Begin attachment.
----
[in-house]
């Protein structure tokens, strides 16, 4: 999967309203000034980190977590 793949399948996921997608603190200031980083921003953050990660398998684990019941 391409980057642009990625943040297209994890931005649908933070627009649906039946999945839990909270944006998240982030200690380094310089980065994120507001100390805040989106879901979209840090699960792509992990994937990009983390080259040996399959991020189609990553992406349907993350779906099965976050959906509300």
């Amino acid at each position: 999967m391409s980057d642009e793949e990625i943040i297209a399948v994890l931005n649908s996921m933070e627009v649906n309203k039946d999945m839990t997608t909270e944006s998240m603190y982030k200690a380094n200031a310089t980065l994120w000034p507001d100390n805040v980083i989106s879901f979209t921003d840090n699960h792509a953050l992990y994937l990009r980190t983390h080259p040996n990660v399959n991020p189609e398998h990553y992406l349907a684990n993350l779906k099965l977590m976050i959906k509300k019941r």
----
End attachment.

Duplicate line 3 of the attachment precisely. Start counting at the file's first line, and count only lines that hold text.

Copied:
């Amino acid at each position: 999967m391409s980057d642009e793949e990625i943040i297209a399948v994890l931005n649908s996921m933070e627009v649906n309203k039946d999945m839990t997608t909270e944006s998240m603190y982030k200690a380094n200031a310089t980065l994120w000034p507001d100390n805040v980083i989106s879901f979209t921003d840090n699960h792509a953050l992990y994937l990009r980190t983390h080259p040996n990660v399959n991020p189609e398998h990553y992406l349907a684990n993350l779906k099965l977590m976050i959906k509300k019941r």